[SPOILERS ahead for those not caught up on Game of Thrones.]
According to HBO, Sunday's massive season 7 finale of Game of Thrones was, unsurprisingly, the most-watched episode in the history of the show.
If it wasn't already before this year, this is the season that Game of Thrones became a blockbuster event, the equivalent for television to what Star Wars or The Avengers is for film. With the series rapidly approaching its conclusion, the penultimate season featured big moment after big moment, a bombastic collection of major character interactions, shocking twists, and massive battles. A show that was known for its patient storytelling and small bursts of big moments has become weekly event television, making the need to see the episode as soon as possible for the rapidly-growing fanbase even more crucial.
With this change in pacing with the storytelling and the big special effects extravaganzas each week, viewing numbers for the series have gone up every week, and they hit another high this past weekend. Per Entertainment Weekly, a total of 12.1 million viewers tuned into the initial airing of "The Dragon and the Wolf" at 9 PM EST on Sunday, with a total of 16 million viewing the episode overall when you add in streaming numbers and replay audience (up to this point). This is a marketed improvement upon the previous high, when 10.7 million people tuned into "Eastwatch" two weeks ago. It continues the season's theme of topping itself, as "Eastwatch" also bested the high of the week before it, edging the 10.2 million of "The Spoils of War".
To put those numbers in context, these numbers would be marginally impressive if Game of Thrones was a major network show on CBS, NBC, FOX or ABC. For example, The Big Bang Theory took home a huge 15 million per week on initial viewings of new episodes last season, partially because it's a show with broad humor and a large following, but also partially because almost every household with a television has access to these major networks. Given that Game of Thrones airs on HBO, which is a subscription-based network and is not readily available for everyone, these numbers are extremely impressive and speak to the show's immense blockbuster-esque popularity.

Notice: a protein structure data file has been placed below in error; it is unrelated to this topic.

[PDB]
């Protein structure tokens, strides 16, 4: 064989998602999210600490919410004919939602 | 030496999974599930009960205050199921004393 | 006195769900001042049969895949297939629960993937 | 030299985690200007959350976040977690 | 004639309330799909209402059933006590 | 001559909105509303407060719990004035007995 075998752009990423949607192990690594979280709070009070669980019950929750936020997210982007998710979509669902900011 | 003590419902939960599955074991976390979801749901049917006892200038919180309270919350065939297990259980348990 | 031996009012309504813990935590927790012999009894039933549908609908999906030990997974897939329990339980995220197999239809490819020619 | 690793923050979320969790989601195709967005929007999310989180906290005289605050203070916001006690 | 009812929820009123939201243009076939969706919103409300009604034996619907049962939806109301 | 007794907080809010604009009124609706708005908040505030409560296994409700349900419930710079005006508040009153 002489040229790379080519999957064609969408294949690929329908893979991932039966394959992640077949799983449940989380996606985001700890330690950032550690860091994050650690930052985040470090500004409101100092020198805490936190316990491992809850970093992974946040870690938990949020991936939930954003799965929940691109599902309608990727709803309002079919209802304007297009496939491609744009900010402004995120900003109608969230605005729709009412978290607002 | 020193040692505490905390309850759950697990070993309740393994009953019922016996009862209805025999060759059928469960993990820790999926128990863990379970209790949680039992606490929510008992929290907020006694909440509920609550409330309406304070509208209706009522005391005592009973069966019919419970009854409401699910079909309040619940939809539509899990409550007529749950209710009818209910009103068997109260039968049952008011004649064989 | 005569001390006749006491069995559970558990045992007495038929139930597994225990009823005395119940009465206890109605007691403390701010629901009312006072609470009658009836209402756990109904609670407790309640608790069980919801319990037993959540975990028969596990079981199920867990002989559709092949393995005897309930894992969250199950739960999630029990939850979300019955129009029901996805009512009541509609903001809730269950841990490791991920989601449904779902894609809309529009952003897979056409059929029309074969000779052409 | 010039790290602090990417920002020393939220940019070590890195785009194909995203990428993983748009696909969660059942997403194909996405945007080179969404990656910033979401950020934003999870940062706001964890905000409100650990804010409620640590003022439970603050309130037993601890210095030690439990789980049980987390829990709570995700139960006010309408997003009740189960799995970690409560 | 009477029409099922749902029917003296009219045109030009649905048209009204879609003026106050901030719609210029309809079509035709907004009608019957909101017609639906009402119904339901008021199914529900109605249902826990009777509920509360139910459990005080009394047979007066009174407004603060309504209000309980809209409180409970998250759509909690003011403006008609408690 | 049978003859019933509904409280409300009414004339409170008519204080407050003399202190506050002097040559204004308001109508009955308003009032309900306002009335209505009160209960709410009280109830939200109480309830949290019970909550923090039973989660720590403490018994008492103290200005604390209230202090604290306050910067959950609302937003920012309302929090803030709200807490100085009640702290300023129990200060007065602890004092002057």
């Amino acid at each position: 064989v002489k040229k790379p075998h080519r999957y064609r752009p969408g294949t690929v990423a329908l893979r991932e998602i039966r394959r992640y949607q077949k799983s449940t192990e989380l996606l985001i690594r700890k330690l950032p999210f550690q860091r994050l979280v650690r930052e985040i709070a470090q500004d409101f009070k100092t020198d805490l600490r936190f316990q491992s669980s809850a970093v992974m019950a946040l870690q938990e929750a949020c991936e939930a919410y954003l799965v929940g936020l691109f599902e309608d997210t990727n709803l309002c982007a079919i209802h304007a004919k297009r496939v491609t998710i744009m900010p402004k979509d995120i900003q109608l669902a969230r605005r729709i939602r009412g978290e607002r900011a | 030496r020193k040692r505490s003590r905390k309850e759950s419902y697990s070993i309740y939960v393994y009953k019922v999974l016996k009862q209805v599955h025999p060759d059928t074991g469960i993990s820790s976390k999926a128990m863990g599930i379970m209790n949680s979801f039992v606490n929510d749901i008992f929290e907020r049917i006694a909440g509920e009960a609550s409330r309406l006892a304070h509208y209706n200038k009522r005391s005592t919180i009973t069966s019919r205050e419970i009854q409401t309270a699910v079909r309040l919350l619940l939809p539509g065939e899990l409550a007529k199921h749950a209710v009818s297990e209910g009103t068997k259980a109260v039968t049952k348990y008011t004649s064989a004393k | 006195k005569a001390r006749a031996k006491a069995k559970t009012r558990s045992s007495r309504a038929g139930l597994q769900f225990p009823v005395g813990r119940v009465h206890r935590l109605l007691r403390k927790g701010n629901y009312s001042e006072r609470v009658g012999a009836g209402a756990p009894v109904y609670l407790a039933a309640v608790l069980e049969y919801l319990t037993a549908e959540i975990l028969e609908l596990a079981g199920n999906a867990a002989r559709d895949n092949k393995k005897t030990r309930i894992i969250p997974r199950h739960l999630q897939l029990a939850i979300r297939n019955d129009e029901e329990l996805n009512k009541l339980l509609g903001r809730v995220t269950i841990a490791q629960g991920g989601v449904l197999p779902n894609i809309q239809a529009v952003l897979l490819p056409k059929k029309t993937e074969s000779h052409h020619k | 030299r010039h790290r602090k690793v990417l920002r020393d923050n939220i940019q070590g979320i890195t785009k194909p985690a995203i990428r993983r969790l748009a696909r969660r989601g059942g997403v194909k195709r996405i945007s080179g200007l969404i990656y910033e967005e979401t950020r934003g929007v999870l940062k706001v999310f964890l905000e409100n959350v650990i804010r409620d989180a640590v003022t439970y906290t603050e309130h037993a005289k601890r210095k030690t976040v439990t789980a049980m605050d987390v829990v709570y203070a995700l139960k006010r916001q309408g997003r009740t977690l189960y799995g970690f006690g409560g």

"The Dragon and the Wolf" was a fitting cap-off to a record-breaking season for Game of Thrones, which has been averaging around 31 million viewers per week when all numbers are accounted for, up 8 million viewers from the average for the comparatively subdued season 6. This also doesn't take into account the people who are watching the show illegally, so the total unofficial number is likely much higher than that. While these numbers seem ultra-impressive now, it will be no surprise to anyone when season 8, the final season, shatters these totals when it premieres sometime (hopefully) in 2018. The relatively long hiatus will build a feverish anticipation among the currently-anticipating fanbase and give those curious about the show sufficient time to catch up, awarding Game of Thrones with an even bigger cult of followers as it enters its sure to be dramatic and fiery finale.
Game of Thrones season 8 premieres in either 2018 or 2019.